Orthogonal frequency division multiplexing (OFDM) is a form of digital modulation used in a wide array of communications systems. This paper will explain what OFDM is, why it’s important, where it’s used, and what test instrumentation is required to maintain it.
Perhaps we should first explain what is so special about OFDM. Three things stand out. OFDM is spectrally efficient, carrying more data per unit of bandwidth than such services as GSM and W-CDMA. Figure 1 shows a comparison of the spectral efficiency of the leading cellular technologies and how they compare to WLAN and WiMAX. Fourth Generation technology, often referred to as the Long Term Evolution of wireless (LTE) and Ultra Mobile Broadband (UMB) for cellular devices, plans to use OFDM or OFDMA.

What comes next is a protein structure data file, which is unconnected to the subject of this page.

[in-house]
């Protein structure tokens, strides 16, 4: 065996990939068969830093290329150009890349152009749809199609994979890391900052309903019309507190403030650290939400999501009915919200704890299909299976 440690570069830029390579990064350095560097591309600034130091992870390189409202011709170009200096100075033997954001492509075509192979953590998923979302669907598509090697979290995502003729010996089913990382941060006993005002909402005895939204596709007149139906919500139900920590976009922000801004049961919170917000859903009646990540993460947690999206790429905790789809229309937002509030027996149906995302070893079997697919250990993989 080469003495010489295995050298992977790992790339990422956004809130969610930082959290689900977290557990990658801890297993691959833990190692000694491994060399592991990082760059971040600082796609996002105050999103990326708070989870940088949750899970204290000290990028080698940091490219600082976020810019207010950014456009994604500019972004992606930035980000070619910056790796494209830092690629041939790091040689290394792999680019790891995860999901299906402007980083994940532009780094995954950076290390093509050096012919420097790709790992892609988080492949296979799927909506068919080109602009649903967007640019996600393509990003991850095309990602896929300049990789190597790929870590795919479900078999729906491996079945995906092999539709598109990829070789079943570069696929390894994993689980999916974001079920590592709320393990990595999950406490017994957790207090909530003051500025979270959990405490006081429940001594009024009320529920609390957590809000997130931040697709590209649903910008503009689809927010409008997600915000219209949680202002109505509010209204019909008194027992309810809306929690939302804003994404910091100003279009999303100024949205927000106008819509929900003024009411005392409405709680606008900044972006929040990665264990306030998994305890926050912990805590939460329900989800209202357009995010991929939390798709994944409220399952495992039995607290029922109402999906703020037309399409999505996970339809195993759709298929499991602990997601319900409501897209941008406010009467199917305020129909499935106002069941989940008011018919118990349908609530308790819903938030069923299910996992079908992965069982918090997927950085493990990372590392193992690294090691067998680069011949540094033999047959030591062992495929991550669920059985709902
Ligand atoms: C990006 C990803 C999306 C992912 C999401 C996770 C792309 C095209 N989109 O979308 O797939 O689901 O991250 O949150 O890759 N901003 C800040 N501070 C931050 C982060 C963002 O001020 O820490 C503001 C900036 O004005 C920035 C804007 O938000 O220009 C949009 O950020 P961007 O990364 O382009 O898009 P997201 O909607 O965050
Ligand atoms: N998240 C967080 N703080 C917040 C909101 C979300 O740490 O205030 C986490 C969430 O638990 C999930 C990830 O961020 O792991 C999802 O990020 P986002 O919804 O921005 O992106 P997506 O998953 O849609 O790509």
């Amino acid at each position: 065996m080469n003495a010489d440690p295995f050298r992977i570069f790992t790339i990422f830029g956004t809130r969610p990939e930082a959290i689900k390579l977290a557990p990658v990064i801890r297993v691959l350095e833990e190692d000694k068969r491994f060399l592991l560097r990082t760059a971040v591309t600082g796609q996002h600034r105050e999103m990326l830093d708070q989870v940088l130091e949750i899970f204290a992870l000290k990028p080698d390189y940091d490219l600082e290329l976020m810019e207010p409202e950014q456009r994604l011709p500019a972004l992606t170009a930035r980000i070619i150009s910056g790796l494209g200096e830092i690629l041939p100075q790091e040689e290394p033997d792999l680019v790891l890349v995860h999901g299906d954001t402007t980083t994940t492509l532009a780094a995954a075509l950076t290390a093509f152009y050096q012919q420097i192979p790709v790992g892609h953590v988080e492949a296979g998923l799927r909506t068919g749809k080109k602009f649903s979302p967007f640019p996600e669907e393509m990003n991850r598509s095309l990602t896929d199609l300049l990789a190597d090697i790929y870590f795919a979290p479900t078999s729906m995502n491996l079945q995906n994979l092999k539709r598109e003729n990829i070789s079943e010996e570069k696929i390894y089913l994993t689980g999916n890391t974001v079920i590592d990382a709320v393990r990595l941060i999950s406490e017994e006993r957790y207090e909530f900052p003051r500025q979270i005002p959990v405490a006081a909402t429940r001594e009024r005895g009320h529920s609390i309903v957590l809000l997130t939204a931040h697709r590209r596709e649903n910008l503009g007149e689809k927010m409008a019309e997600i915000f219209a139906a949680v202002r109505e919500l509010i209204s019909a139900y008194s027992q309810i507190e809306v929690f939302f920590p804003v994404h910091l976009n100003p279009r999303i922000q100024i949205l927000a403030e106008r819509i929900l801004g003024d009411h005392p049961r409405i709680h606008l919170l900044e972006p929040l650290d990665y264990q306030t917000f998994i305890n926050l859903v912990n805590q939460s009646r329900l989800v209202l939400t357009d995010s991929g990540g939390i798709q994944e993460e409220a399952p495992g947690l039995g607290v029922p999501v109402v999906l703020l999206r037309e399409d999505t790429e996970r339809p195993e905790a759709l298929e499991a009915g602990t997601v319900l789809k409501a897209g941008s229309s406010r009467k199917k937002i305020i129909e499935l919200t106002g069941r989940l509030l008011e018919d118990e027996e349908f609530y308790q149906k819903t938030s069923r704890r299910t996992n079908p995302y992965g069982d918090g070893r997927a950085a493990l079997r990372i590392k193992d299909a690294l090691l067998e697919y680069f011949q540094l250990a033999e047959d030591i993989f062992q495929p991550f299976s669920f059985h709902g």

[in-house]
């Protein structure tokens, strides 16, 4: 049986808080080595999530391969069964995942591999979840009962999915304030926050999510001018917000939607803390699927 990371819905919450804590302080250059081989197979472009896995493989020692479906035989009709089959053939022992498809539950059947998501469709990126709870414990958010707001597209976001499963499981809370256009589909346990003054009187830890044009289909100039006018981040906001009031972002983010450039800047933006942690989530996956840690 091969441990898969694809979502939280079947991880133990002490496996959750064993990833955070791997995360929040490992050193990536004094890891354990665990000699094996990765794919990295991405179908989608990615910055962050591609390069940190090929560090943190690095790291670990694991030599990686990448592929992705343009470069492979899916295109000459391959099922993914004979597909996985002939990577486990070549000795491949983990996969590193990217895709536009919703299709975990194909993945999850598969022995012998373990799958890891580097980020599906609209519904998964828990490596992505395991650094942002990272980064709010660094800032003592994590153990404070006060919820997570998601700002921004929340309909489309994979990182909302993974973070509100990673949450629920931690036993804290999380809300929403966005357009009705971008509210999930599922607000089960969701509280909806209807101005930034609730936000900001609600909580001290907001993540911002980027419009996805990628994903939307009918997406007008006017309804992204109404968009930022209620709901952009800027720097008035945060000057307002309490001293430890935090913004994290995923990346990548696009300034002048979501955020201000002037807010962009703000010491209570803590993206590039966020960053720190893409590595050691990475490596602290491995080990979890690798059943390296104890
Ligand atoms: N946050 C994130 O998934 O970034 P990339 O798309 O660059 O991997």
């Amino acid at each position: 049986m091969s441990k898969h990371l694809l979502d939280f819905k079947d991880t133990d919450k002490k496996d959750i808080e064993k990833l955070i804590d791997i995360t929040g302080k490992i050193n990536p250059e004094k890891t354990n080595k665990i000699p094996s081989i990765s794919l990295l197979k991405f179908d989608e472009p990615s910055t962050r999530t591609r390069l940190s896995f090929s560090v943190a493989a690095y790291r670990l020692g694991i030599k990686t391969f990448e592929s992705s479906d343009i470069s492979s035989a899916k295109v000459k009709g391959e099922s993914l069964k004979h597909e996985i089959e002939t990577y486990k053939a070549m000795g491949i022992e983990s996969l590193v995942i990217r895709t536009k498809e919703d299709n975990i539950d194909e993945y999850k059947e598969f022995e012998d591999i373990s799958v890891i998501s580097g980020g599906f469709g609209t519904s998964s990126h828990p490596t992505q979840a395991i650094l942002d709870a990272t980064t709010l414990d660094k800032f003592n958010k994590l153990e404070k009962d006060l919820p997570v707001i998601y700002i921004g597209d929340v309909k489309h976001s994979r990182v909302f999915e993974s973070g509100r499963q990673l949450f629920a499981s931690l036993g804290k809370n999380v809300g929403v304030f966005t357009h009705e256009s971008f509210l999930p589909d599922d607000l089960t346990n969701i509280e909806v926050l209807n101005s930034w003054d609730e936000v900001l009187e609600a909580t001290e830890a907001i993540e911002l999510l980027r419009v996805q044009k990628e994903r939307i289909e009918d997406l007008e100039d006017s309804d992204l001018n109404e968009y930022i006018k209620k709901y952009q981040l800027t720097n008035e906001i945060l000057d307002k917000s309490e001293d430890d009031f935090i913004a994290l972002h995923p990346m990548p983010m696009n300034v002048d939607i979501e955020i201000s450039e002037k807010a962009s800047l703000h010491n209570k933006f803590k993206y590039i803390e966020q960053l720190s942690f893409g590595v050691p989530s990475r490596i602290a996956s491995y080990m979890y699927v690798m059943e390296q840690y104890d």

Figure 1. The spectral efficiency of the leading cellular technologies and how they compare to WLAN and WiMAX. Fourth Generation technology, often referred to as LTE, or the Long Term Evolution of wireless for cellular devices, will use OFDM.
OFDM tolerates environments with high RF interference. Some services that use OFDM — such as WLAN — operate in the unregulated ISM (Industrial Scientific Medical) bands, where they must co-exist with many unregulated devices, including analog cordless phones (900MHz), microwave ovens (2.45GHz), Bluetooth devices (2.45GHz), digital cordless phones (2.45GHz or 5.8GHz) and Wireless LAN (2.45GHz or 5.8GHz).
Finally, OFDM works well in harsh multi-path environments, as we shall see.